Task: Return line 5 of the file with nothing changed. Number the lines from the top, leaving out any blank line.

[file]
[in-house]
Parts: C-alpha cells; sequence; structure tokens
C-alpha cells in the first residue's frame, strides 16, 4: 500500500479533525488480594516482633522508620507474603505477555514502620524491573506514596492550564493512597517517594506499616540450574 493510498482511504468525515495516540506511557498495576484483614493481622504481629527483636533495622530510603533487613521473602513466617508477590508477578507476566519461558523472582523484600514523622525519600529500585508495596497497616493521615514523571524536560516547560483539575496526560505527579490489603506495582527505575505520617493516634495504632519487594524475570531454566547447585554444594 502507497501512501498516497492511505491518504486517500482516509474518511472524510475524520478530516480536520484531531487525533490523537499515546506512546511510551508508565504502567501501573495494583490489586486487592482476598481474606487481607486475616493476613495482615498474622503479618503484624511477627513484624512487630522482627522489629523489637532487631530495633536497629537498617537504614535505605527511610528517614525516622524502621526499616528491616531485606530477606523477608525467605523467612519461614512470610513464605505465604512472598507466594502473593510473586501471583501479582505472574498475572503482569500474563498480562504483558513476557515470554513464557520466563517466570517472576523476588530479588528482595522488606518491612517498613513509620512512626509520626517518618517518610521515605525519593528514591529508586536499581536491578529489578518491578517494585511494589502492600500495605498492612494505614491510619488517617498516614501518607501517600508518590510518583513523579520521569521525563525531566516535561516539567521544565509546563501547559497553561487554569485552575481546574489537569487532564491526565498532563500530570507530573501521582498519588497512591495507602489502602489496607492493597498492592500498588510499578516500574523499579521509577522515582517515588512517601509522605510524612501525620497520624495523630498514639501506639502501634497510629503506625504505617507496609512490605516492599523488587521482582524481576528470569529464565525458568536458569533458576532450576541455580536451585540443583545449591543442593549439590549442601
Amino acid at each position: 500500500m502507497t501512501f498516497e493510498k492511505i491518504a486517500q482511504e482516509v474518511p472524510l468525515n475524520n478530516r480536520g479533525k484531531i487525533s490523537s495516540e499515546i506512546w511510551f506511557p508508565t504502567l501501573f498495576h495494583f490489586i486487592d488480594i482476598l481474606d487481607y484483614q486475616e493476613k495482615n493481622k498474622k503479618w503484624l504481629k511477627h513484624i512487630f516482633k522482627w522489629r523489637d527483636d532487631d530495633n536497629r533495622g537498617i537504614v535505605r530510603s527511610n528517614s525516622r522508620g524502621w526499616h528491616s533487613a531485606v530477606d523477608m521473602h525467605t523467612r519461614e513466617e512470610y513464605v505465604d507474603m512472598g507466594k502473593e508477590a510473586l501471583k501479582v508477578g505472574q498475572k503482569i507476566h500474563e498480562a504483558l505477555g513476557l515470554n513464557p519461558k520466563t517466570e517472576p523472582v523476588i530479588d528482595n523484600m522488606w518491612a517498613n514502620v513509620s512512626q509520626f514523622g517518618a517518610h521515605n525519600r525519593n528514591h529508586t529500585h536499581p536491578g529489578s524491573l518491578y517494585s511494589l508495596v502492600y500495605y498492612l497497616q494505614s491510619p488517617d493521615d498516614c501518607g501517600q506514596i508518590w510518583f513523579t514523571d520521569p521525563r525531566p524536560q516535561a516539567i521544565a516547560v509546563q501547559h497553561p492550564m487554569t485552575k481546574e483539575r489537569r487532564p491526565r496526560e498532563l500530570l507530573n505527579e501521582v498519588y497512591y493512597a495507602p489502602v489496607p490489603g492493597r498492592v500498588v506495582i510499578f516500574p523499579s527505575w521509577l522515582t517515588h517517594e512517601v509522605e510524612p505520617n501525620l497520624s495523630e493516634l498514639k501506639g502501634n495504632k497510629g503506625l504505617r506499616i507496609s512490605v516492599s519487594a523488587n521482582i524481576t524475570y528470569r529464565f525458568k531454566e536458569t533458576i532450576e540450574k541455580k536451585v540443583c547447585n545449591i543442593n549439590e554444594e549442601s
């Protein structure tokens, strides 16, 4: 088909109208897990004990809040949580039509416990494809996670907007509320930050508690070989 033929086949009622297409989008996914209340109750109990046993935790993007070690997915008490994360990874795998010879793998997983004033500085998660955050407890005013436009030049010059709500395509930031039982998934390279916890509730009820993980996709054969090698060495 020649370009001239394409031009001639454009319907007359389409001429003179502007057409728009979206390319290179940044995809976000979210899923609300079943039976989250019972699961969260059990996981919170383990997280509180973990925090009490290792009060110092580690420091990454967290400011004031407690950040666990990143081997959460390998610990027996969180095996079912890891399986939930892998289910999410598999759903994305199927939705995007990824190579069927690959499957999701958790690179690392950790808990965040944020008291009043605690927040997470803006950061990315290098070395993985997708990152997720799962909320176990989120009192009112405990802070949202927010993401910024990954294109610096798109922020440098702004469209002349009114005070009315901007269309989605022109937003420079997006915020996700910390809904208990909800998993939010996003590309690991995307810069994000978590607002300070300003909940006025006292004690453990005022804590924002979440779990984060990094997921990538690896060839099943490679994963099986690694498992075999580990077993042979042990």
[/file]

């Protein structure tokens, strides 16, 4: 088909109208897990004990809040949580039509416990494809996670907007509320930050508690070989 033929086949009622297409989008996914209340109750109990046993935790993007070690997915008490994360990874795998010879793998997983004033500085998660955050407890005013436009030049010059709500395509930031039982998934390279916890509730009820993980996709054969090698060495 020649370009001239394409031009001639454009319907007359389409001429003179502007057409728009979206390319290179940044995809976000979210899923609300079943039976989250019972699961969260059990996981919170383990997280509180973990925090009490290792009060110092580690420091990454967290400011004031407690950040666990990143081997959460390998610990027996969180095996079912890891399986939930892998289910999410598999759903994305199927939705995007990824190579069927690959499957999701958790690179690392950790808990965040944020008291009043605690927040997470803006950061990315290098070395993985997708990152997720799962909320176990989120009192009112405990802070949202927010993401910024990954294109610096798109922020440098702004469209002349009114005070009315901007269309989605022109937003420079997006915020996700910390809904208990909800998993939010996003590309690991995307810069994000978590607002300070300003909940006025006292004690453990005022804590924002979440779990984060990094997921990538690896060839099943490679994963099986690694498992075999580990077993042979042990």